With every modestly celebrated win, international title and well-articulated (not at all arrogant) pre, post and off-court interview, Ash Barty is fast becoming the Queen that every tennis court both here and abroad has long been yearning for.
At a time when Australian tennis was moving in a direction millions of us were ashamed to witness, the ‘Barty Party’ is a beacon of hope amidst what was the gradual demise of tennis Australia’s once very distinguished reputation.
— Ash Barty (@ashbar96) June 9, 2019
Ash Barty is a welcomed break from the self-serving, headline-seeking careers of tennis Australia’s greatest PR battles, but that’s not why we’re backing her. Ash Barty is a success story in her own right, with and without the childish theatrics of Tomic and Kyrgios.
From Humble Beginnings A Star Is Born
This little bubba, who dreamt big as a kid will play her first Grand Slam Final tonight at 11 pm (EST) when she takes on Marketa Vondrousova. SBS are airing live coverage of the match. Let’s go Ash Barty #champ ???❤️✊?#Indigenous #PROUD @ashbar96 #respect @TennisAustralia pic.twitter.com/7KOx4r8N5B
— Nova Peris OAM OLY MAICD (@NovaPeris) June 8, 2019
Just over a week ago, 23 year old Ash Barty became the first Australian woman since Margaret Court to win the French Open. This title represents decade’s worth of training and dedication to which her family, coach and arguably all of Australia are indisputably proud.
Growing up in Springfield, Queensland with her parents and two older sisters, Barty was born a gun on the court. Winning the 2011 junior Wimbledon championship title at just 15, Barty would soon become a tennis great – but not without killing it on the cricket pitch, first.
2011 marked Barty’s short break from tennis, where she went on to play for the Brisbane Heat in the Women’s Big Bash League. Following on from her 2011 junior Wimbledon title, Barty took a short hiatus from tennis and the overwhelming pressure huge success naturally brings (especially for a teen).
Upon returning to the court in 2017, Barty’s world singles ranking jumped from 271 to 17 in just under a year. With mounting success, she soon ticked off her career goal to achieve a top-10 world ranking among winning a range of other titles before her magical Grand Slam title win at the French Open this earlier month.
A Proud Indigenous Australian
Barty is a proud Indigenous Australian and the role she plays in inspiring young Aboriginal Australians is extremely heartwarming. Echoing a similar prowess to fellow Indigenous Australian tennis great Evonne Goolagong Cawley, Barty routinely commemorates her predecessor for paving her way into tennis stardom. Barty is a National Indigenous Tennis Ambassador and dedicates much of her time to assisting Aboriginal children realise their potential – whether it’s with a racquet in hand, or not.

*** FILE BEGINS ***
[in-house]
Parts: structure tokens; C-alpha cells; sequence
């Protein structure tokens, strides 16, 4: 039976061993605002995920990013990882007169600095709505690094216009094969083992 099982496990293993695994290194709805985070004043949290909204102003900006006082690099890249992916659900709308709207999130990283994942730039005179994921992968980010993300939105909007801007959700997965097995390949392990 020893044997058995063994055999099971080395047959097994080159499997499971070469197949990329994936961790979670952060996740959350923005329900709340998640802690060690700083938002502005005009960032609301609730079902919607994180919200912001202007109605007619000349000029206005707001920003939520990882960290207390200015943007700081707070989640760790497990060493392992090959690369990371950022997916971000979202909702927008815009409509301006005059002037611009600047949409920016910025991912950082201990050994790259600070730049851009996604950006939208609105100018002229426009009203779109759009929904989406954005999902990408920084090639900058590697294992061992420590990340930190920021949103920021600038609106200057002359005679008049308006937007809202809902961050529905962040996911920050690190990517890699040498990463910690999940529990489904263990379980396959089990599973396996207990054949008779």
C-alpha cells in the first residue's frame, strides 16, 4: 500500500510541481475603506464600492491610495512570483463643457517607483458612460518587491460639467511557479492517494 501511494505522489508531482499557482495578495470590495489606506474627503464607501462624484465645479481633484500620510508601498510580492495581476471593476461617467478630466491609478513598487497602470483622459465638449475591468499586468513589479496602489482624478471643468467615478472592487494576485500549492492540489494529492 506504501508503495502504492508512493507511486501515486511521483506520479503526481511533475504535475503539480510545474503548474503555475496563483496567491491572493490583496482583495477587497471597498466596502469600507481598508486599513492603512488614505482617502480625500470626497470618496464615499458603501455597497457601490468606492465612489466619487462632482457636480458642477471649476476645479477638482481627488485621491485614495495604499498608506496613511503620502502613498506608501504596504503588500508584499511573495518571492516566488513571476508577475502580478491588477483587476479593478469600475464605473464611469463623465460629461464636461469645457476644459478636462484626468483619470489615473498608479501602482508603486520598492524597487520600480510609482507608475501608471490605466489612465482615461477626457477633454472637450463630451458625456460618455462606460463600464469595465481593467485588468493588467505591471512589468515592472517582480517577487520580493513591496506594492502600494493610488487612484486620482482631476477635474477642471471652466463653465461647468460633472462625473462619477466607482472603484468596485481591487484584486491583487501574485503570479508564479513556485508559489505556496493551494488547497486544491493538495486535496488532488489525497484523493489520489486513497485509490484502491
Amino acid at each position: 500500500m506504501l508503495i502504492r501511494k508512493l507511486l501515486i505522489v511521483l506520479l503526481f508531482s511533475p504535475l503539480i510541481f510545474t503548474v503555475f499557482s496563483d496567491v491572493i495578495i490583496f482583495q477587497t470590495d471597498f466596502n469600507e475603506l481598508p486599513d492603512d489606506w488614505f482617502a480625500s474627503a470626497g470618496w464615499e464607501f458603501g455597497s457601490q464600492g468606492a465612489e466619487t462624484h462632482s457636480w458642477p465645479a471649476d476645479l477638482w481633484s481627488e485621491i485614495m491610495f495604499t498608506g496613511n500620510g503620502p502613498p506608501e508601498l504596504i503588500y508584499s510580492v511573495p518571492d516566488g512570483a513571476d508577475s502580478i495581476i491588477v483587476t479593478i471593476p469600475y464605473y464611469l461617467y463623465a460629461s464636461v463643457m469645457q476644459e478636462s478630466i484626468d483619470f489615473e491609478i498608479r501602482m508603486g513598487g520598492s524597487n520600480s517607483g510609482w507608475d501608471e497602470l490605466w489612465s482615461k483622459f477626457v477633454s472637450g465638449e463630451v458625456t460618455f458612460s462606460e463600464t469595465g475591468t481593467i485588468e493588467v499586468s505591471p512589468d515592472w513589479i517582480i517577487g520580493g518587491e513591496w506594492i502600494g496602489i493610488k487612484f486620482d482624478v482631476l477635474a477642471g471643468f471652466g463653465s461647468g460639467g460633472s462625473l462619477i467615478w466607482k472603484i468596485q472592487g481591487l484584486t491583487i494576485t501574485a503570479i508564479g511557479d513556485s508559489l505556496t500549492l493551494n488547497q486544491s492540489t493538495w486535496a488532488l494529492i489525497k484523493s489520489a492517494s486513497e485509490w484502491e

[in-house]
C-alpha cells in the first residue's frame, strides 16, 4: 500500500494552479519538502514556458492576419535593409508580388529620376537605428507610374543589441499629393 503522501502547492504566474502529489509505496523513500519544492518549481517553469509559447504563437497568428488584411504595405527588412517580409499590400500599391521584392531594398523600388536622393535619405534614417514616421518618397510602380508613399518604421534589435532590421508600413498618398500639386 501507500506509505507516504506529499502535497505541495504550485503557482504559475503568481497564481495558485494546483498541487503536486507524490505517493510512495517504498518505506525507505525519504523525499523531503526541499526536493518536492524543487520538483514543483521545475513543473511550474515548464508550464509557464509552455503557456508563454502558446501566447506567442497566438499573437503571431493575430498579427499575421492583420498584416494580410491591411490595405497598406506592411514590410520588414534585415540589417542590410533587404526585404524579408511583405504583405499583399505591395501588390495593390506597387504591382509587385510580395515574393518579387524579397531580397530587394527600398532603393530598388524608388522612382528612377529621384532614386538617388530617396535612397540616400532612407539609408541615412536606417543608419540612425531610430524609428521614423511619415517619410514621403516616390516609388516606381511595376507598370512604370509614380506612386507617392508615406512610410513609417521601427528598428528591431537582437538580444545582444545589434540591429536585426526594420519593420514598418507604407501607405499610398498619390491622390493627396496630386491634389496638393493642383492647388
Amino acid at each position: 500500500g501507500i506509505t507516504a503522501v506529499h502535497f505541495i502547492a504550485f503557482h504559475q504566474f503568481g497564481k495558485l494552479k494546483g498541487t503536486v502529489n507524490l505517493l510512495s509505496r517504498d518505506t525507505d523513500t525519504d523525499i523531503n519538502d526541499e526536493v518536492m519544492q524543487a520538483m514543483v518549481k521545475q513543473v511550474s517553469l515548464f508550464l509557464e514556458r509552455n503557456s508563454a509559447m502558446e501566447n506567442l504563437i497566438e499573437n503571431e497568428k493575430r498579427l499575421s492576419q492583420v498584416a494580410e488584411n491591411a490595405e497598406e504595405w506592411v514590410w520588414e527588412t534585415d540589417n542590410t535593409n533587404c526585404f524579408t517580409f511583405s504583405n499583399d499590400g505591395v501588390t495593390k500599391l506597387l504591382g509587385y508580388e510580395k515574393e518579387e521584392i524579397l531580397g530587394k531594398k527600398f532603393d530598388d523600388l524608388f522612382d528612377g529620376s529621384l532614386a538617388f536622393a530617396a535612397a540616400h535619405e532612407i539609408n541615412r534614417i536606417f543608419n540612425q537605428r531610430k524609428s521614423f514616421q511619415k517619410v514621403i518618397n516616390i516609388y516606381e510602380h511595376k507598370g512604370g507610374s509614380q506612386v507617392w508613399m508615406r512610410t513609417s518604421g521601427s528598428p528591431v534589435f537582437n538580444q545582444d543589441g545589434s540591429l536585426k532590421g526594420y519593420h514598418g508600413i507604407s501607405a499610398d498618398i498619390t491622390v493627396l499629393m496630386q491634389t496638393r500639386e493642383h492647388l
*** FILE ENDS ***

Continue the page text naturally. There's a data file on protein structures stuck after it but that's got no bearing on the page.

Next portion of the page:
— Ash Barty (@ashbar96) April 16, 2019
— Cathy Freeman (@CathyFreeman) June 8, 2019
An Attitude Australians Can Actually Be Proud Of
Ash Barty emanates a kind of genuineness that’s often hard to find in competitive sport. Whether it the grace she brings to her media appearances, or genuine love for the sport, her fans and her competitors, Barty is an athlete Australia can finally be proud of. Among her achievements, Barty can proudly rest assured that Australia considers her attitude one of her greatest feats – and we’re oh so proud.
It’s Barty’s professionalism and grace that sets her in a league well above her male counterparts and whilst this is one of the reasons we’re celebrating her mounting success, it’s not the only one.
— Ash Barty (@ashbar96) April 16, 2019
At a time when egos and self-interested professional sportsman are at an all time high, it’s a welcoming break to watch Ash Barty manage her growing success with such grace. Uhh, this girl has me cheering like a fangirl from the sidelines. Barty Party is at an all time high right now.
Image Sources: @ashbar96, @CathyFreeman, Ash Barty Instagram, Women’s Big Bash Facebook, @NovaPeris.